Sunday, June 16, 2013

Taking a Stand

A few months ago, I decided to try a standing workstation at my job. I'm a computer programmer; I know I slump and slouch throughout the day. I also know that's not the healthiest position for me.

Because I don't currently have a medical problem with my back, my employer won't provide me with one of those nifty electric adjustable desks that go from sitting height to standing height with the press of a button.

I decided it was important enough to me to consider paying for a standing workstation out of my own wallet. I poked around on-line and found a few candidates, but those started at around $400 and went up from there. I might even have considered that kind of investment, but none of the stores around me had anything like those models for me to examine, and I certainly wasn't going to mail-order something that pricey without physically seeing it first. Your loss, Staples and Office Depot.

So one day during my lunch hour I went to Menard's to see if there was some kind of bookshelf or other shelving unit I could easily adapt to my purposes. Nothing I saw there really struck a chord with me, so I headed for the exit. I was about to consider the entire idea a wash until I saw some stackable shelving crates on an endcap near the front of the store.

They're called "Stackubes" (I'm pretty sure they threw an umlaut over the U to make one think of Ikea), and they're fairly basic: a plain, white wooden box, open on the top with handles in two sides. Turn it on its side, and it's a component that can be added to other Stackubes for an entire shelving unit. I spent a few minutes trying both the small and the large boxes on their sides and upside down, and thought they were close enough to what I was looking for that I bought two large boxes and a small one.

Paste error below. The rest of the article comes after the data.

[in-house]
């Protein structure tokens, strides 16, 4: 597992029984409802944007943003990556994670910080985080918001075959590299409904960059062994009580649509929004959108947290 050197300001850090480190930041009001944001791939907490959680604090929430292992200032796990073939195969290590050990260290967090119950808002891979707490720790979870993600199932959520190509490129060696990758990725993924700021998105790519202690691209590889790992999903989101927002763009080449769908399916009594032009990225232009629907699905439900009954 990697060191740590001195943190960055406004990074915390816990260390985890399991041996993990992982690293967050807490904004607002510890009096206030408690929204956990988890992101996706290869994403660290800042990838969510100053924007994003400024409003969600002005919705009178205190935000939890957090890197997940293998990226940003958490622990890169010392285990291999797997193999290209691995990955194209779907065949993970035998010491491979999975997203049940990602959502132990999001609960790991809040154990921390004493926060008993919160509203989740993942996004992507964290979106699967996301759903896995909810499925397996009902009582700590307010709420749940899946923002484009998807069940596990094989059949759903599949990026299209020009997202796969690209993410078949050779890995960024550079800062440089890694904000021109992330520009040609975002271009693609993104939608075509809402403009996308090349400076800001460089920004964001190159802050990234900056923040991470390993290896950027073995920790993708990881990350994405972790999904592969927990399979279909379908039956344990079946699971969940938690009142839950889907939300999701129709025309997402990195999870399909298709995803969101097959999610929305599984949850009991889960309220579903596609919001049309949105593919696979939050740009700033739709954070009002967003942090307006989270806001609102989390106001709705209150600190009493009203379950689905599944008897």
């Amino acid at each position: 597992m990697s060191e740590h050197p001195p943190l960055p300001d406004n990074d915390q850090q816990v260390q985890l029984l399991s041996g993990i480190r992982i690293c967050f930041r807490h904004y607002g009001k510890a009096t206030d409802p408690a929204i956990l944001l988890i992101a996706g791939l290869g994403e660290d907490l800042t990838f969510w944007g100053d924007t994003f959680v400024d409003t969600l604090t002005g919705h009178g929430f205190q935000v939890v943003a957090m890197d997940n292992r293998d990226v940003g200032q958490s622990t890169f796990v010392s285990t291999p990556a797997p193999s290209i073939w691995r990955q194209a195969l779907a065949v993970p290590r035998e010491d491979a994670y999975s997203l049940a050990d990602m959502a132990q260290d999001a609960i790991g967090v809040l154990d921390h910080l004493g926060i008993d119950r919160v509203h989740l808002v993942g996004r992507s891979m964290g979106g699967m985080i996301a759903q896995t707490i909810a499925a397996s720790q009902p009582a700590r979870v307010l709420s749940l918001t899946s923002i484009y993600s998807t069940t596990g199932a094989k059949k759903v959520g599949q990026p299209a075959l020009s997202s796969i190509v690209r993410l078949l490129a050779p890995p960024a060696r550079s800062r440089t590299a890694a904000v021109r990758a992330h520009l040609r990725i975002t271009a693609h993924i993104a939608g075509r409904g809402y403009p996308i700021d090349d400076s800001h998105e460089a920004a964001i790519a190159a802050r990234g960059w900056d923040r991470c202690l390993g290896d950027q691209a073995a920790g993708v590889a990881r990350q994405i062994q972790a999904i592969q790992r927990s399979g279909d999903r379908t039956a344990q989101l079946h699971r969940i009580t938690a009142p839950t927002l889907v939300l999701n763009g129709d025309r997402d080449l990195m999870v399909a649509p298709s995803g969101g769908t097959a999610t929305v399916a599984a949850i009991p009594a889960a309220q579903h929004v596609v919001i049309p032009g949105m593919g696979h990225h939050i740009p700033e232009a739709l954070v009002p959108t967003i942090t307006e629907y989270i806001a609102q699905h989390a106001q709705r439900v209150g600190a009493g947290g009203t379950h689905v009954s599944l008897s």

Back at work, I put the boxes together and put my two monitors on the large ones, turned upright. Because the monitors are adjustable within a range of a few inches, I was able to get them to just the correct height for my eye level. I put the keyboard on the overturned small box; it was close, but not quite to where I could hold my arms at the ergonomically correct position.

I pulled down one monitor and tried the keyboard on the large box. Put on its side, the box positioned the keyboard pretty much exactly where it needed to be. So that same day after work, I went back to Menard's to buy one more of both the large and the small Stackubes.

It even adds storage space
The next day, I finished my desktop by adding the new large box for the keyboard, turning the small box on its end for the mouse (it matches the height of the large box in that position), and using the new small box (also on its end) for my phone. Strictly speaking, I'm not on the phone nearly enough to really need the phone elevated like everything else, but I felt it completed the setup.

I've been standing with my computer like this for about 3 months, now. The adjustment took only a couple of weeks. I brought in a stool so I could lean/sit for a bit when my legs got tired, but I've pretty much stopped using the stool at all.

The only problem that persisted after those first few weeks was that my feet were a little sore by the end of the day. Not having to consider shoes for being on my feet all day since my stint at Best Buy, my shoes weren't the kindest to me in that respect. A co-worker who also assembled her own version of a standing desk mentioned that she had a simple mat on the floor, and that helped her a lot. Since our floor is a thin institutional carpet on concrete or something just as unforgiving, I thought that was a good idea.

Memory Foam bath mat on top
I went to Bed, Bath, and Beyond to see what they could offer me, and I selected a bath mat with Memory Foam. It seemed pretty soft, so I gave it a try. After a few days of realizing that it was good but not great, I returned to Bed, Bath, and Beyond for an upgrade.